I consider myself fortunate to have had the opportunity to learn about the importance of mental toughness as a goaltender relatively early in my playing career. Four years ago, I made the jump from playing AAA to elite boys’ hockey. I was used to playing with strong players, but now I was facing some of the best 2003 boys in the country. It was exhilarating, but the transition exposed me to adversity for the first time.
I was determined to play well, but in the process, I started thinking during games about impressing my teammates and coaches instead of staying focused on what was happening in front of me. Ironically, that resulted in my allowing some “soft” goals and getting pulled in a few games. I was devastated, as this was not the way I wanted or expected to start this stage of my hockey journey. What was puzzling to everyone was that I performed great in practice but then not nearly as well in games. My parents and I were trying to solve that mystery when it occurred to us that the problem was not with my physical abilities or skill but rather with what was happening “between my ears”. My parents helped me to find a sports psychologist who specializes in working with athletes in slumps. After just a few sessions with him, I realized that when I was in games my thinking or worrying about impressing others meant that I was not fully in the moment and completely “locked in” to the play unfolding before me. I began practicing intensive concentration drills before games, visualization, and using trigger words to regain my focus when I realized that my focus was off. The result was much stronger, consistent performance that first year, which enabled me to make the team again for the next season. As difficult as that situation was for me at the time, I am grateful for it because it made me much tougher mentally and taught me a great deal about the mental part of the game. I am a better player today for having had that experience.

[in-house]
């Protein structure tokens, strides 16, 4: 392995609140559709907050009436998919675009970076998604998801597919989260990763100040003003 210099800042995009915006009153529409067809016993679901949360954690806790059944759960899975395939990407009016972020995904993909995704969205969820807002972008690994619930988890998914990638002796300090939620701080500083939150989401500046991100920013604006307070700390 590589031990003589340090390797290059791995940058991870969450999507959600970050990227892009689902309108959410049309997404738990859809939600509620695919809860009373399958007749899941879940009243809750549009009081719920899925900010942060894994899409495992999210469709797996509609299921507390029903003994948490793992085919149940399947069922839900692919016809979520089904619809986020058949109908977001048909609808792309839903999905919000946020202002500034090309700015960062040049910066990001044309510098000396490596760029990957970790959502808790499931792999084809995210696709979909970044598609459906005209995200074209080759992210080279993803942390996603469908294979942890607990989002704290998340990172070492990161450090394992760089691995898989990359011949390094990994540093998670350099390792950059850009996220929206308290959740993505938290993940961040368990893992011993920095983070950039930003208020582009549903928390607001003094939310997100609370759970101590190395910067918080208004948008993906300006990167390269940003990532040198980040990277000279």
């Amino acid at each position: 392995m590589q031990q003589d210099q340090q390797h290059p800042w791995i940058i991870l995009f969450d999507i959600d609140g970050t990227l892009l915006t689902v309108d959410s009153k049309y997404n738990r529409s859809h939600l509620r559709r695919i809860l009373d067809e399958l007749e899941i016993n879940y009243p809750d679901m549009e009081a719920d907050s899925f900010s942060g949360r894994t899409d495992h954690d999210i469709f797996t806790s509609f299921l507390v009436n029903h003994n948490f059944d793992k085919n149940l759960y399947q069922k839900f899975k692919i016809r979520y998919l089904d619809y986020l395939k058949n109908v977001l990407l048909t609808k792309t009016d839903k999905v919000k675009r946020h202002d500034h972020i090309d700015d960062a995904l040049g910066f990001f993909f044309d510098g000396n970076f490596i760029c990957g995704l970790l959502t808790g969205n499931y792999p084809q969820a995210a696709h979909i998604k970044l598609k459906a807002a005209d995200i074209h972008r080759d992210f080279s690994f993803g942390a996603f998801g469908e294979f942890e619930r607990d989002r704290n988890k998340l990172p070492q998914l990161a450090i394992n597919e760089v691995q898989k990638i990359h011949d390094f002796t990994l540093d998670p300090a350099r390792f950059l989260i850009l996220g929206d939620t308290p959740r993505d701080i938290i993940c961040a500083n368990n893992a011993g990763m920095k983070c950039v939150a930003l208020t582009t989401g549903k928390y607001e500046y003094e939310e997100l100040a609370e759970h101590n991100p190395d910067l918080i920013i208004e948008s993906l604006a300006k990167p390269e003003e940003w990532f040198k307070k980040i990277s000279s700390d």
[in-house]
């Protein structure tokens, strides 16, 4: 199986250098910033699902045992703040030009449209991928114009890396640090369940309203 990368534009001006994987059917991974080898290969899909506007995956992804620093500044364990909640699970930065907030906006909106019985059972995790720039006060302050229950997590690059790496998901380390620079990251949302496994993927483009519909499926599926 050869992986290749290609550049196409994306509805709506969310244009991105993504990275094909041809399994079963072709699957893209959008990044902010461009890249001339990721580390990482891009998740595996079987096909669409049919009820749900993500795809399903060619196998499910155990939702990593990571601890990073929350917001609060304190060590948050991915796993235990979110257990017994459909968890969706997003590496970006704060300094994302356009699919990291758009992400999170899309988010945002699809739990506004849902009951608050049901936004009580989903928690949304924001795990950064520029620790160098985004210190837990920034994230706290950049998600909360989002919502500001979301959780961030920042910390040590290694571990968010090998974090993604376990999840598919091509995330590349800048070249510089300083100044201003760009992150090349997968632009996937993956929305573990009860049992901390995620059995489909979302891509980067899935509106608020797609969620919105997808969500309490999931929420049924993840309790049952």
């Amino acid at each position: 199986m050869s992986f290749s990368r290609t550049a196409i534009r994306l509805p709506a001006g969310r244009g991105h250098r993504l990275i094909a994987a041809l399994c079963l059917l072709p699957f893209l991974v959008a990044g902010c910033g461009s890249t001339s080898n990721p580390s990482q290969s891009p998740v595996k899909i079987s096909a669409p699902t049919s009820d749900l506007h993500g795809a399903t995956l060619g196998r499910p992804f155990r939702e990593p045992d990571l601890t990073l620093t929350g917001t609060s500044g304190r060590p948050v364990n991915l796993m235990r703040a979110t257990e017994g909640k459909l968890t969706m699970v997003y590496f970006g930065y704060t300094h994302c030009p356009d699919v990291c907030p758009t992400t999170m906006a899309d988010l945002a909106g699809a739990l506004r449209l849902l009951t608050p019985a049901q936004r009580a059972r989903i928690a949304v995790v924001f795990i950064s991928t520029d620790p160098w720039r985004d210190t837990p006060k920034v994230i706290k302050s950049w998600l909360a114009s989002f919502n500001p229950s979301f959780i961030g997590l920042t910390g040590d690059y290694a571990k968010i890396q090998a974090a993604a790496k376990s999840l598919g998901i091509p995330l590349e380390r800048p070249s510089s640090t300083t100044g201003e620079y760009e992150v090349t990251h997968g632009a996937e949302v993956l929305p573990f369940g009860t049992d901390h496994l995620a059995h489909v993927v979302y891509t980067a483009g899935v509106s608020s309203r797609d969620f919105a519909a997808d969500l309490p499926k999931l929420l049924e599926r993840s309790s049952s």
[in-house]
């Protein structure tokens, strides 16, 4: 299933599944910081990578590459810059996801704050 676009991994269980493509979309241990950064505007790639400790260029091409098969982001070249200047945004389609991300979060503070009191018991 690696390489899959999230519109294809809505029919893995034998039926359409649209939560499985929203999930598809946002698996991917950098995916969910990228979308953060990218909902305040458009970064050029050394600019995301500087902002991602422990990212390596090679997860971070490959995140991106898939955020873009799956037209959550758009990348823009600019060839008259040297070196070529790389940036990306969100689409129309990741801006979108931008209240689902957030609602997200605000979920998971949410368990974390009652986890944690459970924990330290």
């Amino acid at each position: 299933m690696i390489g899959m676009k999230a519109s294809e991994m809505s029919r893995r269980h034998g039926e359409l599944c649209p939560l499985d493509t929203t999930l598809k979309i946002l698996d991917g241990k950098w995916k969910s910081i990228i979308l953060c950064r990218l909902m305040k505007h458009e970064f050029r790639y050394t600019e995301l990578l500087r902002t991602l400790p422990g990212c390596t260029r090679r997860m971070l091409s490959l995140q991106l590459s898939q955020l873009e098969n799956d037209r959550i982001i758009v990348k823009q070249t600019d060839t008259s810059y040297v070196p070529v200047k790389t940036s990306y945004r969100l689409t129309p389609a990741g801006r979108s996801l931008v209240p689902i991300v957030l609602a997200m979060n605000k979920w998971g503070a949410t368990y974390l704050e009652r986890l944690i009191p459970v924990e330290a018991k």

I am blessed to have learned to use this technique both on and off the ice. Whether it was successfully competing for a slot at the U15 National Player Development Camp, looking forward to earning the starting spot on the Loomis Chaffee Varsity hockey team, or sitting for a challenging exam in the classroom, I have learned that the key to success is to work hard, prepare well, and then be in the moment come “game day”. I believe that this approach will always serve me well in life.